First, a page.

Torah from around the world #65

by Rabbi Rich Kirschen, Director of


in Israel

Like most people if you just look at the


– the SIMPLE way of looking at the Torah – the Torah portion this week,  B’Chukotai really is not all that inspiring. That is of course why we also have the


, which is the Hinted meaning of the text on a deeper level. And of course the


, which helps us find the extrapolated meaning of the text. Finally there is the


which is the secret meaning of our Torah. At this moment in time I am in more of a


mode …. a Simple mode; so I thought I would try to stay with the simplicity of the text.

But the truth of the matter is that whenever I look at this text, I am forever stuck within a far more complicated context. For me, every time I read this Parsha…. I do not think of the rules and threats that the Lord God makes to the Children of Israel, but rather I think about being stuck in a leisure suit (they were very poplar when the Six Million Dollar man was on TV), a mouth full of braces and a haircut that made me look like one of the younger Hudson brothers. Yes this is my bar mitzvah portion. And it takes me back to the 1970’s and a time when Conservative Judaism ruled the day. Perhaps this is what Freud calls a screen memory, but I also remember there being a sense of certainty about Jewish life – when Jewish kids were sent to Hebrew school to suffer and sat there bored and confused in their Little League Baseball uniforms. I remember my Bar Mitzvah teacher Cantor Lazar Wax (that really was his name and for years I was so confused that his name sounded like a cleaning product). Cantor Wax came from Poland, he survived Auschwitz and probably had little patience for a snot nose suburban kid like myself, who – like the young man in the film, “A Serious Man” (I did not like the movie nor do I like the Coen brothers very much) – I too probably wanted to watch “F Troop” more than practice for my Bar Mitzvah. I remember Cantor Wax’s frustration with my atrocious Hebrew. And how he yelled and rolled his eyes. His greatest line was when he looked at me and said that I was “as dumb as the desk.” This was not the kinder gentler days of Hebrew school… this was “War of the Worlds”… literally two worlds colliding and not understanding each other. Lazar Wax had been a Yeshiva Bucher and Hazan prodigy who lost his entire family and survived WWII and I was Gilligan. Only now do I appreciate the man who taught me my Torah portion and only later did I understand the rich world that he had lost. I don’t think he understood me or the rest of my gang. I was scared of him but I fought him tooth and nail and was incredibly irreverent; it is still mortifying to think about my behavior and the way I spoke to him. And yet I have never forgotten him nor the Torah portion he taught me.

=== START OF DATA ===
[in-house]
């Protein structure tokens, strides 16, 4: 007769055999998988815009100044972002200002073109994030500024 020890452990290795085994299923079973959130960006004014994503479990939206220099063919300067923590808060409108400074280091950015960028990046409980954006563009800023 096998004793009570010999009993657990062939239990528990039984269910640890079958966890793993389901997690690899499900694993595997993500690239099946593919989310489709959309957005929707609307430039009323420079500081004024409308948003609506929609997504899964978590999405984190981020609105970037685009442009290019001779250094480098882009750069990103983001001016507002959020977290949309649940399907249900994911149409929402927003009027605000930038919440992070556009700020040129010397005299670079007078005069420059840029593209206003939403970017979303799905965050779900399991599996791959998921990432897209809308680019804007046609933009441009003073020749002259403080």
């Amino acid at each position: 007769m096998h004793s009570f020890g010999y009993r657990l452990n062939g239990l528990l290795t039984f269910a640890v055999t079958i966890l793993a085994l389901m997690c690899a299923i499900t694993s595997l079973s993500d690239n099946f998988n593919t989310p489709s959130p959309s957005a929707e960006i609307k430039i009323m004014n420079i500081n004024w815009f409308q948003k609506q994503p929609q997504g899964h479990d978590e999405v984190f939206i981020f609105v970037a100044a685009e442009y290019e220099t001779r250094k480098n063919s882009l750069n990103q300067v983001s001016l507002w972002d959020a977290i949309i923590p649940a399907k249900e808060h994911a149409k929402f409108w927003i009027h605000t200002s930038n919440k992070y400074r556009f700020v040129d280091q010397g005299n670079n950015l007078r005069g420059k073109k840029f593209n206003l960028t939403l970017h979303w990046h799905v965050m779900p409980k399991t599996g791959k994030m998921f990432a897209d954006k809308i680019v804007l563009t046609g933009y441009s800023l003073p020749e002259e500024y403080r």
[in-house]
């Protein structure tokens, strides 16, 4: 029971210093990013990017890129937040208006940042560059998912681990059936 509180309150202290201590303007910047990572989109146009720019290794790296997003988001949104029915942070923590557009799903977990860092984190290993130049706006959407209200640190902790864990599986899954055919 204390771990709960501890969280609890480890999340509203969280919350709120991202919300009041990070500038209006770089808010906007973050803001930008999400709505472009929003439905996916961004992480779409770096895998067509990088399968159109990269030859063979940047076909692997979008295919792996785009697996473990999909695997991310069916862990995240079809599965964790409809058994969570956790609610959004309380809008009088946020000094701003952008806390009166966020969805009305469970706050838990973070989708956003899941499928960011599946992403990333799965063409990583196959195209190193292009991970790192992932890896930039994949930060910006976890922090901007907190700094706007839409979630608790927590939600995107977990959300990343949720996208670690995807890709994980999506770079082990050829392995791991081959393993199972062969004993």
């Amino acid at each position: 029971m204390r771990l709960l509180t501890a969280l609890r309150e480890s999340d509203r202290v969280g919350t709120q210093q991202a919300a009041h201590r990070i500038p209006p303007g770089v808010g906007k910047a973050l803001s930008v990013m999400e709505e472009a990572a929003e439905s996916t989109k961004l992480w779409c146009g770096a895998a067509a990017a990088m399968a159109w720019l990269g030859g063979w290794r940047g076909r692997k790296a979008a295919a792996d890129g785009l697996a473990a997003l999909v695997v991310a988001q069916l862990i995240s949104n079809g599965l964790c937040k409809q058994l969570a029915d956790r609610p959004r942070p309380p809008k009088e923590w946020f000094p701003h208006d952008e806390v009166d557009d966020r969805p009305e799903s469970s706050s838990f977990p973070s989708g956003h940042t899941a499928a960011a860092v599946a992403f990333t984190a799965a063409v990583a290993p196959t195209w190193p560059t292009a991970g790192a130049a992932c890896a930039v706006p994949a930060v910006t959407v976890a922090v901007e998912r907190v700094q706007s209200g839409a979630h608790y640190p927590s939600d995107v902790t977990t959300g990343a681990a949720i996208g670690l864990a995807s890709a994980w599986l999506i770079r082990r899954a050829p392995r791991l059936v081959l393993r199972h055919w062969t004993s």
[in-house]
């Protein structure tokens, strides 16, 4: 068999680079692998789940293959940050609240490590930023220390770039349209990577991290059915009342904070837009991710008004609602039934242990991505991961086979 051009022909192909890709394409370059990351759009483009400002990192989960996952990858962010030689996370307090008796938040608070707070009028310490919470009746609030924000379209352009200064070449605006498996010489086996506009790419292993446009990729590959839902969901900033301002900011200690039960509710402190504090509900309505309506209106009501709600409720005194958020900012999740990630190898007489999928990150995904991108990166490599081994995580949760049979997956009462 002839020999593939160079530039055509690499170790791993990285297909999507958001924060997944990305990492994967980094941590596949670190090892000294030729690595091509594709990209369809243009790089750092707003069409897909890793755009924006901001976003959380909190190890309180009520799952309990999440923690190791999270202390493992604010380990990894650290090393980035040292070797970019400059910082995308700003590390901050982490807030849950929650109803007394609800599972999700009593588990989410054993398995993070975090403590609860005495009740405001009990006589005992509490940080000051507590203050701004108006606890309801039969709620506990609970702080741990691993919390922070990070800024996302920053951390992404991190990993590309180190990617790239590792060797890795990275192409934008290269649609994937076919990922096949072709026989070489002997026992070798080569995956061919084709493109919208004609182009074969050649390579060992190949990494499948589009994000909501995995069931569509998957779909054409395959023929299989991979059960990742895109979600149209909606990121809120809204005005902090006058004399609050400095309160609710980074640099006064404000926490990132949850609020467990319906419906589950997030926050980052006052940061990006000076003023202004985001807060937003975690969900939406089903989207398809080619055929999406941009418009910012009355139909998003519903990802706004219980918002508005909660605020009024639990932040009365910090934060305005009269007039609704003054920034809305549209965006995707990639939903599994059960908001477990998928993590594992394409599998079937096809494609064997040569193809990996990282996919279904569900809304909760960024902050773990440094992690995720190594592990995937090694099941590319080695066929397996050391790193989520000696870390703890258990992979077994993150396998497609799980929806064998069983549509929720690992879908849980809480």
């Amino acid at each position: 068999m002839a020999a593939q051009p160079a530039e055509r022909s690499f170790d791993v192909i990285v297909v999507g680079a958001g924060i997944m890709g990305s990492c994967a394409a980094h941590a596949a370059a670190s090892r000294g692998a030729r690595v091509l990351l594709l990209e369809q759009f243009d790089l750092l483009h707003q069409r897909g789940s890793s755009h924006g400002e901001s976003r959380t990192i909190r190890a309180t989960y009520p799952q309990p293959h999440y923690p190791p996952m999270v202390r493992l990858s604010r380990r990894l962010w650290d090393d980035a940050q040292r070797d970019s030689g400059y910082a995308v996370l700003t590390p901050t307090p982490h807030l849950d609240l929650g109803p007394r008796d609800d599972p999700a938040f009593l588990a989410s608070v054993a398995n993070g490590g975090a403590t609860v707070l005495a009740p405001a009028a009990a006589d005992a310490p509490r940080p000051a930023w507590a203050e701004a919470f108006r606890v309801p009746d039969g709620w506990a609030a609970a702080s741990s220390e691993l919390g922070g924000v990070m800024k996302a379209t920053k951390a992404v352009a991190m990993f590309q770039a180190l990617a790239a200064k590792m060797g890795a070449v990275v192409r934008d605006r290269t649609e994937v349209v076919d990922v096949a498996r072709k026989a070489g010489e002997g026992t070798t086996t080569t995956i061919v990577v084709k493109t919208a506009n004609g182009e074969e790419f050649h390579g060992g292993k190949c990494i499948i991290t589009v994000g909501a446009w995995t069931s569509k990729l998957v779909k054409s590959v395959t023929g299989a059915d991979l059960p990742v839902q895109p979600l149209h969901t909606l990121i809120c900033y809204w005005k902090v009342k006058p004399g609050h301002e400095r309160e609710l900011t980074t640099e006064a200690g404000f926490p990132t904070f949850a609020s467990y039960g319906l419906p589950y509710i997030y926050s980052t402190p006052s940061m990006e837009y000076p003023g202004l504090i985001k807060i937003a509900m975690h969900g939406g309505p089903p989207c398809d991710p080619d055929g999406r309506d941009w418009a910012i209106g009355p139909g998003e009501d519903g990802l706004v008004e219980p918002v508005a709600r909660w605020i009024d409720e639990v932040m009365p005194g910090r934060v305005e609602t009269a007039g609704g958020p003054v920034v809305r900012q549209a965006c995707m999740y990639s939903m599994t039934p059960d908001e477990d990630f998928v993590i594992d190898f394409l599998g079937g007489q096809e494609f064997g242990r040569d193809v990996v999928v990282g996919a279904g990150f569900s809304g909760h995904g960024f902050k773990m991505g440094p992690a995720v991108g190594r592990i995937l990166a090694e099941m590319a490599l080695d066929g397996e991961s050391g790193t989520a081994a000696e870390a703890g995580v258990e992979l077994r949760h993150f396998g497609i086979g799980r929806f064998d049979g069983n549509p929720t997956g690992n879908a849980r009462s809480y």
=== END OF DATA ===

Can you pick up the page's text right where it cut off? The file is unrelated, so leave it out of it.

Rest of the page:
And here I am in the NFTY Office in Israel racing around like mad to build programs that bring young Jewish people not only to Israel but also programs that bring young people to where Cantor Wax came from: Poland. We of course bring young people to Poland to teach them about a Jewish world that was lost – the world of Cantor Lazar Wax. In a strange way Lazar Wax and I were having a Jewish conversation, a Jewish argument, connecting and not connecting- we were generations that simply did not understand each other. I have no idea where he is, but in a strange way my work in Jewish education has been about bridging the gap between Cantor Wax and me. This Parsha is about covenant and remembrance. Cantor Wax turned out to be the person who helped bring me to the covenant through reading Torah and I remember him. Perhaps Nachman of Bratslav put the conversation between Cantor Wax and myself best:

“Two men who live in different places, or even in different generations, may still converse.

For one may raise a question, and the other who is far away in time or in space

may make a comment or ask a question that answers it.

So they converse, but no one knows it save the Lord, who hears and records

and brings together all the words of men, as it is written: They who serve the Lord speak to one another,

and the Lord hears them and records their words in His book (Mal 3:16)”

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